Mon | Sep 27, 2021

Businesses, consumers optimistic about finances, economy

Published:Tuesday | July 14, 2015 | 12:09 PMCamilo Thame
Don Anderson, managing director of Market Research Services Limited, presendts the latest business and consumer confidence indices at the Coutleigh Hotel on Tuesday.

In a ringing endorsement of government policies, businesses and consumers remained optimistic about their finances

and the economy in the latest confidence surveys.

Following a surge in both indices during the first three months of 2015, consumer confidence remained largely unchanged in the second quarter of the year, while business

confidence fell just marginally.

"For the last nine months, the average (business) confidence level has been better than any other time during the last 10 years," said Don Anderson, who led the latest survey of confidence indices conducted on behalf of the Jamaica Chamber of Commerce Conference Board.

"Economic confidence (among consumers) was higher during the first half of 2015 than any comparable time since the

second half of 2012," he added.

The business confidence index was 128.2 in the latest survey compared with 131.9 in the previous quarter, and well above the 112.8 recorded in the second quarter of last year. The consumer confidence index stood at 114, or slightly down from the 114.3 recorded in the first quarter of 2015 and higher than the 100.8 recorded a year earlier.

Consumers were still quite dissatisfied with the current economic situation. Eighty-six per cent still see jobs as being scarce, personal incomes are expected to remain the same, and purchase plans were largely unchanged.

However, householders held the most favourable expectations of the economy since the closing of 2012 - 27 per cent expected the economy to worsen and 34 per cent expected the economy to improve. Also, although just 13 per cent of consumers reported that jobs were plentiful, their perception of the current job situation was the most positive since 2008.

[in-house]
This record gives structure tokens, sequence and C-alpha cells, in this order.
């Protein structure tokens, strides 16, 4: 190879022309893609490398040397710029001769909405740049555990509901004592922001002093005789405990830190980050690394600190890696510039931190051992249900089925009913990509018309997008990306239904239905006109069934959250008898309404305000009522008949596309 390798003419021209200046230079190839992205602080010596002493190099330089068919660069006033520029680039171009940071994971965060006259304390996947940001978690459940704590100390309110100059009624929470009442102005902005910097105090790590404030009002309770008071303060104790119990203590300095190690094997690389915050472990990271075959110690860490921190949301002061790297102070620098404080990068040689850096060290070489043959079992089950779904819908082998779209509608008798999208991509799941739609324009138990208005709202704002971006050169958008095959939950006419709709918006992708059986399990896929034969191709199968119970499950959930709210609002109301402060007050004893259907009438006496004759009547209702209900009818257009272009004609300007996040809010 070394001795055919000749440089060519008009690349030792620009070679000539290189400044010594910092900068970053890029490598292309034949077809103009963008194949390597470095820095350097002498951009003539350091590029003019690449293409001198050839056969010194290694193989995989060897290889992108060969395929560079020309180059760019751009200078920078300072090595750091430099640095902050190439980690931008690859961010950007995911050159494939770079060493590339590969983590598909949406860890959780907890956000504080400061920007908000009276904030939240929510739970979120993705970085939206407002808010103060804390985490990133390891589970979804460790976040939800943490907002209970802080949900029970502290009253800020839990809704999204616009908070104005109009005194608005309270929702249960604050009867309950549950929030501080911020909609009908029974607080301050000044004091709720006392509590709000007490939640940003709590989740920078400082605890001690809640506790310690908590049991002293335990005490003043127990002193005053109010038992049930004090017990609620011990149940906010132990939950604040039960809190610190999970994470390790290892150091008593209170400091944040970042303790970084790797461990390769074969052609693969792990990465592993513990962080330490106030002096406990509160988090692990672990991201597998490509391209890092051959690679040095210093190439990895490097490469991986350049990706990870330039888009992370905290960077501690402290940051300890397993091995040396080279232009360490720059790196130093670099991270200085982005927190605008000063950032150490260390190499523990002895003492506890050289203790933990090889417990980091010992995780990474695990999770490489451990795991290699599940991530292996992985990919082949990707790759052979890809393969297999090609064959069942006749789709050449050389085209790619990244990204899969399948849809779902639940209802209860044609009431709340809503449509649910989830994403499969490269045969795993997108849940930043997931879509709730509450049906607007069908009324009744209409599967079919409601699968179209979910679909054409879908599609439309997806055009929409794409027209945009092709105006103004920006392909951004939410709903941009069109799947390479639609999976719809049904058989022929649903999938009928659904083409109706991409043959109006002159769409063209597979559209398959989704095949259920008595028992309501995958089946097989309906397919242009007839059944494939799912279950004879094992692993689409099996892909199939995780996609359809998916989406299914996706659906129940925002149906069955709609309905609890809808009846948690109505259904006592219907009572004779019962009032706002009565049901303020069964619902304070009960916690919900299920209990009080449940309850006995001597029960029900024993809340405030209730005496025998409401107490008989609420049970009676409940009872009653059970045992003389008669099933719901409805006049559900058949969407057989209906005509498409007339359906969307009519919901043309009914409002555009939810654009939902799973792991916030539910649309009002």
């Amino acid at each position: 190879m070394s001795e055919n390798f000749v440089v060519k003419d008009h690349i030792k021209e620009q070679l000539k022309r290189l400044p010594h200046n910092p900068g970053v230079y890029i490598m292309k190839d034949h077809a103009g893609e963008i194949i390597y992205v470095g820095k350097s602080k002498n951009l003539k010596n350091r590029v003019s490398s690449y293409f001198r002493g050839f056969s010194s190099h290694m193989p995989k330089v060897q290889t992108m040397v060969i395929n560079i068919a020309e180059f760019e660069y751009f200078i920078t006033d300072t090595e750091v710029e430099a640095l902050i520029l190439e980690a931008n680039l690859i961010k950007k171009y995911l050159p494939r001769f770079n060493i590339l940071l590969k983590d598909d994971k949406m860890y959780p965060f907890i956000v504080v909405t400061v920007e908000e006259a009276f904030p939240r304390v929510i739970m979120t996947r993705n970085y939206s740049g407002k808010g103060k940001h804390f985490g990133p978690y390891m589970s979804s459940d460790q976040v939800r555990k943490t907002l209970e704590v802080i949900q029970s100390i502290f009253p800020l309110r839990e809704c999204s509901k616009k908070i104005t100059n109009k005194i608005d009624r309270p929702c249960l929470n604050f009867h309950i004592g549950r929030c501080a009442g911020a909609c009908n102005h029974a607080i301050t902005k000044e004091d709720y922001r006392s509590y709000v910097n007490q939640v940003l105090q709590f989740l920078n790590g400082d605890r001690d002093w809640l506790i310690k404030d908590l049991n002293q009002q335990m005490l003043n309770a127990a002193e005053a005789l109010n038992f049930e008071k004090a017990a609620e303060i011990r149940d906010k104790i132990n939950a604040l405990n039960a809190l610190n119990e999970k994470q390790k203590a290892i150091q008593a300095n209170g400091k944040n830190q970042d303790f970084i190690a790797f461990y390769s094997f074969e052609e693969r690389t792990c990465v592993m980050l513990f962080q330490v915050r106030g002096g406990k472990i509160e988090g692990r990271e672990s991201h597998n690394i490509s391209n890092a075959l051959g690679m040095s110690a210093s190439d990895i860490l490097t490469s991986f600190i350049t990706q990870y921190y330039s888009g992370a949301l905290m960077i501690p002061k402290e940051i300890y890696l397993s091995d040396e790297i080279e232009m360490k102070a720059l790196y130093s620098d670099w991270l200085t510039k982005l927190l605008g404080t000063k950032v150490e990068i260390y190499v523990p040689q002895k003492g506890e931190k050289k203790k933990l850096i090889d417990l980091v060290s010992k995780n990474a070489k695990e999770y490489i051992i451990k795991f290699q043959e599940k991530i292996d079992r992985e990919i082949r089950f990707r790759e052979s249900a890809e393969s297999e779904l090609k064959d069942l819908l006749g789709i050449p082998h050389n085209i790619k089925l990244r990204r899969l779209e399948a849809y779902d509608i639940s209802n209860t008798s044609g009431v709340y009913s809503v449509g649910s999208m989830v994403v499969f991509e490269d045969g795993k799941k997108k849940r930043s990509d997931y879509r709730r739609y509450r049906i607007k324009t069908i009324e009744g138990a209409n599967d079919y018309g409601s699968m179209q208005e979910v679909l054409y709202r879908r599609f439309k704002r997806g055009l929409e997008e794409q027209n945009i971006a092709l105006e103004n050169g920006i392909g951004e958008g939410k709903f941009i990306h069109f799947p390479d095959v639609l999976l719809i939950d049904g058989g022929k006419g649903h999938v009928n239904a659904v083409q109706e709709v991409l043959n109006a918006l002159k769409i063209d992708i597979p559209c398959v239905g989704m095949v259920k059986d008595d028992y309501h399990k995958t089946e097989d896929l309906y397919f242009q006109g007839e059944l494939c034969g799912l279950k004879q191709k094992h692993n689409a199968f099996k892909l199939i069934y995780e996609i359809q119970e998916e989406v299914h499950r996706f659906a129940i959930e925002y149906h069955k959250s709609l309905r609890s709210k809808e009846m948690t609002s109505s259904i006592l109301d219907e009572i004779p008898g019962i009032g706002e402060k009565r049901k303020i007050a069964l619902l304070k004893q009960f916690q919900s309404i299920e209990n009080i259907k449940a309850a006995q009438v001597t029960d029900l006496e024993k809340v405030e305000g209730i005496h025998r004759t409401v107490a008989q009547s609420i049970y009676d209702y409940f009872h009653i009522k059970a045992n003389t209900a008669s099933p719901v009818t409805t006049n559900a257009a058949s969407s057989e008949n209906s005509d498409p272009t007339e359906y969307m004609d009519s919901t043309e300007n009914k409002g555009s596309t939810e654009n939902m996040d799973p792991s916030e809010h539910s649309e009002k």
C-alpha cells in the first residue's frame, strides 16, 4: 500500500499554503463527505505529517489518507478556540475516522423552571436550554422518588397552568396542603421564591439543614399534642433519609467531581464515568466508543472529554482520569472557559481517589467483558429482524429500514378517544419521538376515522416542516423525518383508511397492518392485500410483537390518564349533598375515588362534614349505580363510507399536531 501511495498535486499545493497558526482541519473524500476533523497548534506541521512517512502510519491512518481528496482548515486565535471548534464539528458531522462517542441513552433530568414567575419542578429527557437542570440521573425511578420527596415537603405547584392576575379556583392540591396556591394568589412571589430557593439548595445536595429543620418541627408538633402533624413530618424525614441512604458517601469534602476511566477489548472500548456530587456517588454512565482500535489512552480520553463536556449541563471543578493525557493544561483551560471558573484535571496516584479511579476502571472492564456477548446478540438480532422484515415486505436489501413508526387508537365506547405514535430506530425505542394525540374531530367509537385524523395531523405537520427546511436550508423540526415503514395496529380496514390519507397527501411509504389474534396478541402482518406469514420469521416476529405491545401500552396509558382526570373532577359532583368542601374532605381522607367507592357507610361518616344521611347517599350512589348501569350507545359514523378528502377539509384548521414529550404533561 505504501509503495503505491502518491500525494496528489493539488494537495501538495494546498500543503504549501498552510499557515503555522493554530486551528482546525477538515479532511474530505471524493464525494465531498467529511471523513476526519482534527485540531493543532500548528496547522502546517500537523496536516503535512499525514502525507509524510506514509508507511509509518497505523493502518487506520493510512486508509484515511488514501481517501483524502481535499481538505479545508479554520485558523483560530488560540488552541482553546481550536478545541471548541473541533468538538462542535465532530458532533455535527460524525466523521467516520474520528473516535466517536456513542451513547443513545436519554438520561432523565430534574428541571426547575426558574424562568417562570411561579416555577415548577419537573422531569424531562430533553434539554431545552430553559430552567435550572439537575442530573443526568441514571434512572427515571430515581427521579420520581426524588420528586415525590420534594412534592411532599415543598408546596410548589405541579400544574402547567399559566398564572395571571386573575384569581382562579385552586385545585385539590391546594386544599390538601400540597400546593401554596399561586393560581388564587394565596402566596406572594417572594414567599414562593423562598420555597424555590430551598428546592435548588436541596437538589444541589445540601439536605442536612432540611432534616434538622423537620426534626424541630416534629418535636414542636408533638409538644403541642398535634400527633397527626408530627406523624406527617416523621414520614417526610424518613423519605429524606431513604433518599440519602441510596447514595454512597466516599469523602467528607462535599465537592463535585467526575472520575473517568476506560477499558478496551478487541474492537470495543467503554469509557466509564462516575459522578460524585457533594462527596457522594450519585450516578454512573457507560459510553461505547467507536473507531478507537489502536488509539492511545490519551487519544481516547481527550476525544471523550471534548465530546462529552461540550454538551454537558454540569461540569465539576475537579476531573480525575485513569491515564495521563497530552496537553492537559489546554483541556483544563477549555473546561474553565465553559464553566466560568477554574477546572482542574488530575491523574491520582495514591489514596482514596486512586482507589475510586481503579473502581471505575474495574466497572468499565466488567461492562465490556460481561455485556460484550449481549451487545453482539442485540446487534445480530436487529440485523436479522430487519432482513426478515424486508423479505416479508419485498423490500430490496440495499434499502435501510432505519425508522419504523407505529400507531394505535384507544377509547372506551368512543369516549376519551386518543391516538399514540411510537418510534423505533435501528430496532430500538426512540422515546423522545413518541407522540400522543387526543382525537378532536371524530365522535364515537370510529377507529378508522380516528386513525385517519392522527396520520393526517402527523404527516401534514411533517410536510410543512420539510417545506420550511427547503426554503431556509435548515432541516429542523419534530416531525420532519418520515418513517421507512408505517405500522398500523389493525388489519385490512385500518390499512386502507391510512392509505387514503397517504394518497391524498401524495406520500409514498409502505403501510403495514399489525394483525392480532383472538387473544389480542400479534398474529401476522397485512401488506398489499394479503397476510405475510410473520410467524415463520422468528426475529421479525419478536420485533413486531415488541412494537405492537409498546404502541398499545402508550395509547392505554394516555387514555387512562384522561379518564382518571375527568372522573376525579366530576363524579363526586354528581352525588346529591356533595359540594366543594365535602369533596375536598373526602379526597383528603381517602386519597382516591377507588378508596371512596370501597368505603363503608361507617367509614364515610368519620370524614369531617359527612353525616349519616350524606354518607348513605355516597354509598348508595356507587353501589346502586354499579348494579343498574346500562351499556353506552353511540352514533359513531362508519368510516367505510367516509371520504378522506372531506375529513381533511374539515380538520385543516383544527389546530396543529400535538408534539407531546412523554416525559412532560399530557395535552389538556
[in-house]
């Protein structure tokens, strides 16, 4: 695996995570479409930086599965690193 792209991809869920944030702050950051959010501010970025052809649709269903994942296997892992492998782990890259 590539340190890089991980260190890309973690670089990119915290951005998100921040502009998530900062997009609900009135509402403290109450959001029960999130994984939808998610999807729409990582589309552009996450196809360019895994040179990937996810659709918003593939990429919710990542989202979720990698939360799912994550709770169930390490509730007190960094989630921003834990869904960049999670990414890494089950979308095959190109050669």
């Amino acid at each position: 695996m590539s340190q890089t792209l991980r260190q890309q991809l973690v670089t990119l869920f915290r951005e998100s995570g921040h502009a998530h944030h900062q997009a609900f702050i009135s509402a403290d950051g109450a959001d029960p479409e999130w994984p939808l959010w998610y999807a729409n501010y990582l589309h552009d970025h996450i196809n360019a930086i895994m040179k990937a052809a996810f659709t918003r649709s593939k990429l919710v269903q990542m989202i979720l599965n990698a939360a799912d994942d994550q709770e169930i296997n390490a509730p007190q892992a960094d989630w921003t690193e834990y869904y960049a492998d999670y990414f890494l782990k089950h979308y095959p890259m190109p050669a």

"Low inflation as well as the relatively better economic performance of Jamaica's main trading partners will help to ease the adjustments in the domestic economy," said Anderson. "Jamaican consumers seem to have recognised that the long-term benefits outweigh the harsh but more temporary costs of

current economic policies."

Although, optimism among Jamaican firms eased following the surge recorded in the first quarter of 2015, it still remained at the third highest level ever recorded.

"The small decline does not represent a significant departure from the otherwise record levels of

business confidence," said the renowned pollster at a press briefing held in New Kingston on Tuesday. "The stabilisation of confidence at these very favourable levels was equally driven by firms' assessment of current and future economic conditions."

Firms have expressed more optimism during the past nine months than during any comparable time period in the past decade.

Among them, financial pros-pects remain strong as 64 per cent of all firms expected their financial health to improve during the year ahead. Although that proportion was down from the all-time record of 74 per cent recorded in the first quarter of 2015, it was above the 62 per cent recorded in the second quarter of 2014.

Also, 68 per cent of firms reported that profits were higher or the same as they previously anticipated, while 62 per cent believe that their profits will improve over the next 12 months.

Consequently, investment plans remained at record high levels - 62 per cent reported that it was a good time to expand their productive capacity to more fully take advantage of future economy opportunities. This was only slightly below the all-time record of 65 per cent set in the last quarter of 2014.